Left-Right Alliances

by

This week, my new book is coming out with a daring goal. It is to break through the corporate imposed gridlock that prevents those on the left and right from realizing they actually agree on and can activate new directions for our country. The book’s title – Unstoppable: The Emerging Left-Right Alliance to Dismantle the Corporate State – reflects the direction of this desired action-driven dialogue.

Appearing on C-SPAN last Sunday, a widely syndicated columnist for the Chicago-Tribune – Clarence Page — said that he’s “writing a lot these days about left/right coalitions.” He was referring to such coalitions for prison reform, a review of the war on drugs and the passage of legislation in numerous states regarding juvenile justice reforms.51elSzNjLdL._SY344_BO1,204,203,200_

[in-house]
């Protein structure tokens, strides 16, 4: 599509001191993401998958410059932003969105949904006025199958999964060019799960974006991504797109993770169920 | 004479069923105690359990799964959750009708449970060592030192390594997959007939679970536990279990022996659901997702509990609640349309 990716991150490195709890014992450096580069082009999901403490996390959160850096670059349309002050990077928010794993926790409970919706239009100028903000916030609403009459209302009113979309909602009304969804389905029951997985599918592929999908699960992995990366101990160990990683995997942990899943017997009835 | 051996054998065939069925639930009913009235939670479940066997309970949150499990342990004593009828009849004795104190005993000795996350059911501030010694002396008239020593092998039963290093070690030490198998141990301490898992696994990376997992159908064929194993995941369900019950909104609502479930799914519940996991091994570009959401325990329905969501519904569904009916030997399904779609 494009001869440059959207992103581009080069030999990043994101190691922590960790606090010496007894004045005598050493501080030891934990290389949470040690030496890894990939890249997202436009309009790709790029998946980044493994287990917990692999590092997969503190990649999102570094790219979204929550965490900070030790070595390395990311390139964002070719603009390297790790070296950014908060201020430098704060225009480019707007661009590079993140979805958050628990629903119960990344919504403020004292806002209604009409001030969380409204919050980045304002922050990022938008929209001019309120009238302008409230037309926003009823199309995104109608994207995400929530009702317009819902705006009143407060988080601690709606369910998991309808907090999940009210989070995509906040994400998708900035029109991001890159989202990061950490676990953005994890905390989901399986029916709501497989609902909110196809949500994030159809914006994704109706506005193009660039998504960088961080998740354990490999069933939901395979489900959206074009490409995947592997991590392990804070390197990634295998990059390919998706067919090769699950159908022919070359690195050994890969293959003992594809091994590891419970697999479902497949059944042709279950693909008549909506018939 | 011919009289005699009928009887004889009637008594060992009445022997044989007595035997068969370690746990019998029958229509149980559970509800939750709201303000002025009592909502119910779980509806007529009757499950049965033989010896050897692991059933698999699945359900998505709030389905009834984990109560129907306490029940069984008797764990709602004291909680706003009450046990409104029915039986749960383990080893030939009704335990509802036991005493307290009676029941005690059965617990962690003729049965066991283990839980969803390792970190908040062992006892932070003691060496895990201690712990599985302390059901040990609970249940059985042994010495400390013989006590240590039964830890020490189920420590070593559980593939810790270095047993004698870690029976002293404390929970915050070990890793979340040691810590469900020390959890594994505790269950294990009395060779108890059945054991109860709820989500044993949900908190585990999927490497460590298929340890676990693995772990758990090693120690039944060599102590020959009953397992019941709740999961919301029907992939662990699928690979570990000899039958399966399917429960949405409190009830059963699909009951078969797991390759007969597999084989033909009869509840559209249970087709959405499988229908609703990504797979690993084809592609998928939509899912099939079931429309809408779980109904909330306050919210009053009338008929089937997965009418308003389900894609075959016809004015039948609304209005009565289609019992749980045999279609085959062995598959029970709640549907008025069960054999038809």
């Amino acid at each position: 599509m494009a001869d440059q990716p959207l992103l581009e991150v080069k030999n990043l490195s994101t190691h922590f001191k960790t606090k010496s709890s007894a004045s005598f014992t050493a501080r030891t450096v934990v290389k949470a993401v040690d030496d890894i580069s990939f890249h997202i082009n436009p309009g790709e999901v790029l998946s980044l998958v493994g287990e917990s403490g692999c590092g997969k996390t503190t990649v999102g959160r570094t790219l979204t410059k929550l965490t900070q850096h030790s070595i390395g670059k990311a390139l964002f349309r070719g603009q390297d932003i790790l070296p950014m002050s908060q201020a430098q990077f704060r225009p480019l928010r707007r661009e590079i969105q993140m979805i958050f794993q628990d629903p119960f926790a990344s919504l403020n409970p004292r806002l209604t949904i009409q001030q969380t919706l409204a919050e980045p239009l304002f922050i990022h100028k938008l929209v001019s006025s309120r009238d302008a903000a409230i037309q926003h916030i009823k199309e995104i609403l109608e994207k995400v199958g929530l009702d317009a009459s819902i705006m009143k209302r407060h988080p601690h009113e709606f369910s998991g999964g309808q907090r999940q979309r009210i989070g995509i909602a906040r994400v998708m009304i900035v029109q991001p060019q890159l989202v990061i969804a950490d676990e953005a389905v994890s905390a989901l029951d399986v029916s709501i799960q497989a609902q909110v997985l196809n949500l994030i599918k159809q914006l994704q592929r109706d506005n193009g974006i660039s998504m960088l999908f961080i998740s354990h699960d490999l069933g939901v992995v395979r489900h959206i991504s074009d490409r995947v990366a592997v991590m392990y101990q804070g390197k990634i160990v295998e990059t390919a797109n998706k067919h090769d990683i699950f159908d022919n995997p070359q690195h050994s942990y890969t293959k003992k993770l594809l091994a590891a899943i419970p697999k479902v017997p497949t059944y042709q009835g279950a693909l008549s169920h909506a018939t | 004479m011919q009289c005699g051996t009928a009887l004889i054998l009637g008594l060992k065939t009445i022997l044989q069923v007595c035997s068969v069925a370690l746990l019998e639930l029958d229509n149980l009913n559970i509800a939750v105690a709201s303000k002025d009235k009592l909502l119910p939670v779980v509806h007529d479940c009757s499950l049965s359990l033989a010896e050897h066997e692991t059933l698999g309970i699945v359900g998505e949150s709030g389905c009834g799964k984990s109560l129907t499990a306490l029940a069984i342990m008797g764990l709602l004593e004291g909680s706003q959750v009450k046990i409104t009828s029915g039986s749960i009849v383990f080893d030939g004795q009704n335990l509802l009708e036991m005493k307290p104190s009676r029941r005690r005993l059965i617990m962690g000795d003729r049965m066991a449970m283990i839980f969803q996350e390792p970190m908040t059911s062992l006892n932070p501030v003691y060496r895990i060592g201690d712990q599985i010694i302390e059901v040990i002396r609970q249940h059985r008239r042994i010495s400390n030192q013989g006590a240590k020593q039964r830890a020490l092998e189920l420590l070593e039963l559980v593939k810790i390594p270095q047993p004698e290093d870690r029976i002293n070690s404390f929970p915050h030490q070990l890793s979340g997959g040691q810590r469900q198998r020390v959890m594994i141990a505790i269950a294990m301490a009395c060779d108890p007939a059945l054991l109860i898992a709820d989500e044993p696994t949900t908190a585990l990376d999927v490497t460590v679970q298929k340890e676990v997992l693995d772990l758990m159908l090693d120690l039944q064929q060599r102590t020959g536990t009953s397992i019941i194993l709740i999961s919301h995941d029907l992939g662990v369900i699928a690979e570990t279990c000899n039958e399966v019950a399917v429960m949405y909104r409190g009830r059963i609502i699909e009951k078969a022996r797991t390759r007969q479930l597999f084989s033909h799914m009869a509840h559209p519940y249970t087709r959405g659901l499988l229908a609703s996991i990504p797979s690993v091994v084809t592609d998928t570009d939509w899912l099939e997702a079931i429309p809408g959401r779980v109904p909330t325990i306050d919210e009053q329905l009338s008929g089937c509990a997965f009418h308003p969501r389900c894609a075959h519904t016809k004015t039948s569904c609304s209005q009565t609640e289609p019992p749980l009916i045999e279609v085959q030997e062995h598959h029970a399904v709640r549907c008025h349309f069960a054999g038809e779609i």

But there are many more long-overdue redirections of our nation that receive left/right convergence at various stages from the verbal to parallel activities to outright coordinated action. In defiance of their respective political leaders, Speaker John Boehner and Minority Leader Nancy Pelosi, a large combination of Republicans and Democrats came stunningly close (217 to 205) on July 24, 2013, to passing through the House of Representatives a ban on NSA dragnet snooping on the American people.

A comprehensive whistle-blowing bill protecting federal employees who want to speak out on waste, fraud and corruption overcame corporate opposition with an overwhelming congressional vote in 2013. The formidable lobby of corporate contractors delayed the bill’s passage but, in the end, left/right convergence made this reform possible.